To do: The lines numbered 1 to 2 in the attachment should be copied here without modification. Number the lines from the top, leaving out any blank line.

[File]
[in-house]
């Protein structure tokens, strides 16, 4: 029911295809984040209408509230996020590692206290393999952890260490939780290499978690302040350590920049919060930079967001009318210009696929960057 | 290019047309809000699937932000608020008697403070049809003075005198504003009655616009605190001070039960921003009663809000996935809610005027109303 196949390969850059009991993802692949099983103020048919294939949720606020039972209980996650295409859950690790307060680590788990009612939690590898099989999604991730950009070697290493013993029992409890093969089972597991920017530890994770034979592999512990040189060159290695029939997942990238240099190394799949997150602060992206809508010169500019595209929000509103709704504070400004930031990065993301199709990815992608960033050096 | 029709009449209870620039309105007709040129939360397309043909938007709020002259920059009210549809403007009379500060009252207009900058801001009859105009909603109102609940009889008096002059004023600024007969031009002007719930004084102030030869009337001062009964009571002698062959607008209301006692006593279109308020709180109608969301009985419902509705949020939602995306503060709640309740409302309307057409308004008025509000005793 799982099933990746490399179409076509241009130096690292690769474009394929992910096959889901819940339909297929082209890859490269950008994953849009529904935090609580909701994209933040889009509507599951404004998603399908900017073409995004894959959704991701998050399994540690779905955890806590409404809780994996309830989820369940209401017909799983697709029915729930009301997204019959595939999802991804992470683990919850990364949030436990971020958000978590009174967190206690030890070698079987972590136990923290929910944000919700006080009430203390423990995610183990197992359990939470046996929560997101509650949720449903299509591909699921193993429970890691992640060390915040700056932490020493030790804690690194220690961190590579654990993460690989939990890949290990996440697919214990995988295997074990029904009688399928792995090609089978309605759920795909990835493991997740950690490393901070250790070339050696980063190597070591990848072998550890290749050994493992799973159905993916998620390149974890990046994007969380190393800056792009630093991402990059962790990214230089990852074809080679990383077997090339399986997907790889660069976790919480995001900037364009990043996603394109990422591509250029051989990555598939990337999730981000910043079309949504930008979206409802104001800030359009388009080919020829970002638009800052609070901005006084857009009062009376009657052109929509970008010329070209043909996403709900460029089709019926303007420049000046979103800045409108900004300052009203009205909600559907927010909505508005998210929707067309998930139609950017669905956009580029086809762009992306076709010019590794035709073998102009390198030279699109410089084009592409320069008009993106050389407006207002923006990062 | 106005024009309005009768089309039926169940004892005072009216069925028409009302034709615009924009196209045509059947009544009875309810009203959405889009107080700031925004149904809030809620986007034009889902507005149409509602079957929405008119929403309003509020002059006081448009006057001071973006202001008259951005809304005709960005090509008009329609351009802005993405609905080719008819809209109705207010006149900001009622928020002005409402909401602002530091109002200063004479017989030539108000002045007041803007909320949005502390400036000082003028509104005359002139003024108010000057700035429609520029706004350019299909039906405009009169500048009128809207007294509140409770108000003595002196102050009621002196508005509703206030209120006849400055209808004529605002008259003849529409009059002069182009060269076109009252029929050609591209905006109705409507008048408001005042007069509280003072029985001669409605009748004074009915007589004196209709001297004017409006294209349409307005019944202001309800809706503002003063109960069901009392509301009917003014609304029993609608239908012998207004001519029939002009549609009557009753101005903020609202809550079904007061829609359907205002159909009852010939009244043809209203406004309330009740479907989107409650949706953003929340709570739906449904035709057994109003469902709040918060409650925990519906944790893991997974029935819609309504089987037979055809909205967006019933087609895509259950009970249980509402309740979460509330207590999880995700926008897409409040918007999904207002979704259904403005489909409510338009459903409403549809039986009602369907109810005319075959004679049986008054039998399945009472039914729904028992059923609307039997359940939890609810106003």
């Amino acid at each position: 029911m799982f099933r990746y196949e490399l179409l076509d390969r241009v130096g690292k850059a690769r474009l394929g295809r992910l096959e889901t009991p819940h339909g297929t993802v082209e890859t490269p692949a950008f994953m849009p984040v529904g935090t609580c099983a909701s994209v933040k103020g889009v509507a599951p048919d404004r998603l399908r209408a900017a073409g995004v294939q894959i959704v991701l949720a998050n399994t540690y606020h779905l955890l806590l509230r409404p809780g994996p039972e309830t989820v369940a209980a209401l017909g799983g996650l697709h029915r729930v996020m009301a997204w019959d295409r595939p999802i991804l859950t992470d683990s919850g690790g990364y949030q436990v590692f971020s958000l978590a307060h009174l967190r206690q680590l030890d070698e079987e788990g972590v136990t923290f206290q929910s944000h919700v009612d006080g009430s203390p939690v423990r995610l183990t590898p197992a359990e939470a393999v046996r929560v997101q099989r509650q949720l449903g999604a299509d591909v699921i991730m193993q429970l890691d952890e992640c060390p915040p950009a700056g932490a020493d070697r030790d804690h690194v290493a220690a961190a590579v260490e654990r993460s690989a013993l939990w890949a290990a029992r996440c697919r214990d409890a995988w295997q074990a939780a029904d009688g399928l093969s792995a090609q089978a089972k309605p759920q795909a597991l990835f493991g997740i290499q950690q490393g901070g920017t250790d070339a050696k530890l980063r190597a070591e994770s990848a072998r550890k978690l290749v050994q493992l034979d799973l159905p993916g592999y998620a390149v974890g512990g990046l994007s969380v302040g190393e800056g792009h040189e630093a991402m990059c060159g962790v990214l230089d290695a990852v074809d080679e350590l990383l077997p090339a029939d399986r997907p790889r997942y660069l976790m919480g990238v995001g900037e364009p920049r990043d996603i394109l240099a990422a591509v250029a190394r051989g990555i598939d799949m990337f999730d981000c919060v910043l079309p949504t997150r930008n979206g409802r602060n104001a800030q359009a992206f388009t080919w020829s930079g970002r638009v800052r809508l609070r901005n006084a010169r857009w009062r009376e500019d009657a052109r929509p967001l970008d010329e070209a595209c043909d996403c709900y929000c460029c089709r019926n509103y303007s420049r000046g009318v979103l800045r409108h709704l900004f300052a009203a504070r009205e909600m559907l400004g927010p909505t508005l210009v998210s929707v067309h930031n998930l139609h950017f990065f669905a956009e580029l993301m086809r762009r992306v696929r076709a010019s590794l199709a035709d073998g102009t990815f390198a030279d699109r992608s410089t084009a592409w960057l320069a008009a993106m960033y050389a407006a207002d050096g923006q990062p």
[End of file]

[in-house]
């Protein structure tokens, strides 16, 4: 029911295809984040209408509230996020590692206290393999952890260490939780290499978690302040350590920049919060930079967001009318210009696929960057 | 290019047309809000699937932000608020008697403070049809003075005198504003009655616009605190001070039960921003009663809000996935809610005027109303 196949390969850059009991993802692949099983103020048919294939949720606020039972209980996650295409859950690790307060680590788990009612939690590898099989999604991730950009070697290493013993029992409890093969089972597991920017530890994770034979592999512990040189060159290695029939997942990238240099190394799949997150602060992206809508010169500019595209929000509103709704504070400004930031990065993301199709990815992608960033050096 | 029709009449209870620039309105007709040129939360397309043909938007709020002259920059009210549809403007009379500060009252207009900058801001009859105009909603109102609940009889008096002059004023600024007969031009002007719930004084102030030869009337001062009964009571002698062959607008209301006692006593279109308020709180109608969301009985419902509705949020939602995306503060709640309740409302309307057409308004008025509000005793 799982099933990746490399179409076509241009130096690292690769474009394929992910096959889901819940339909297929082209890859490269950008994953849009529904935090609580909701994209933040889009509507599951404004998603399908900017073409995004894959959704991701998050399994540690779905955890806590409404809780994996309830989820369940209401017909799983697709029915729930009301997204019959595939999802991804992470683990919850990364949030436990971020958000978590009174967190206690030890070698079987972590136990923290929910944000919700006080009430203390423990995610183990197992359990939470046996929560997101509650949720449903299509591909699921193993429970890691992640060390915040700056932490020493030790804690690194220690961190590579654990993460690989939990890949290990996440697919214990995988295997074990029904009688399928792995090609089978309605759920795909990835493991997740950690490393901070250790070339050696980063190597070591990848072998550890290749050994493992799973159905993916998620390149974890990046994007969380190393800056792009630093991402990059962790990214230089990852074809080679990383077997090339399986997907790889660069976790919480995001900037364009990043996603394109990422591509250029051989990555598939990337999730981000910043079309949504930008979206409802104001800030359009388009080919020829970002638009800052609070901005006084857009009062009376009657052109929509970008010329070209043909996403709900460029089709019926303007420049000046979103800045409108900004300052009203009205909600559907927010909505508005998210929707067309998930139609950017669905956009580029086809762009992306076709010019590794035709073998102009390198030279699109410089084009592409320069008009993106050389407006207002923006990062 | 106005024009309005009768089309039926169940004892005072009216069925028409009302034709615009924009196209045509059947009544009875309810009203959405889009107080700031925004149904809030809620986007034009889902507005149409509602079957929405008119929403309003509020002059006081448009006057001071973006202001008259951005809304005709960005090509008009329609351009802005993405609905080719008819809209109705207010006149900001009622928020002005409402909401602002530091109002200063004479017989030539108000002045007041803007909320949005502390400036000082003028509104005359002139003024108010000057700035429609520029706004350019299909039906405009009169500048009128809207007294509140409770108000003595002196102050009621002196508005509703206030209120006849400055209808004529605002008259003849529409009059002069182009060269076109009252029929050609591209905006109705409507008048408001005042007069509280003072029985001669409605009748004074009915007589004196209709001297004017409006294209349409307005019944202001309800809706503002003063109960069901009392509301009917003014609304029993609608239908012998207004001519029939002009549609009557009753101005903020609202809550079904007061829609359907205002159909009852010939009244043809209203406004309330009740479907989107409650949706953003929340709570739906449904035709057994109003469902709040918060409650925990519906944790893991997974029935819609309504089987037979055809909205967006019933087609895509259950009970249980509402309740979460509330207590999880995700926008897409409040918007999904207002979704259904403005489909409510338009459903409403549809039986009602369907109810005319075959004679049986008054039998399945009472039914729904028992059923609307039997359940939890609810106003």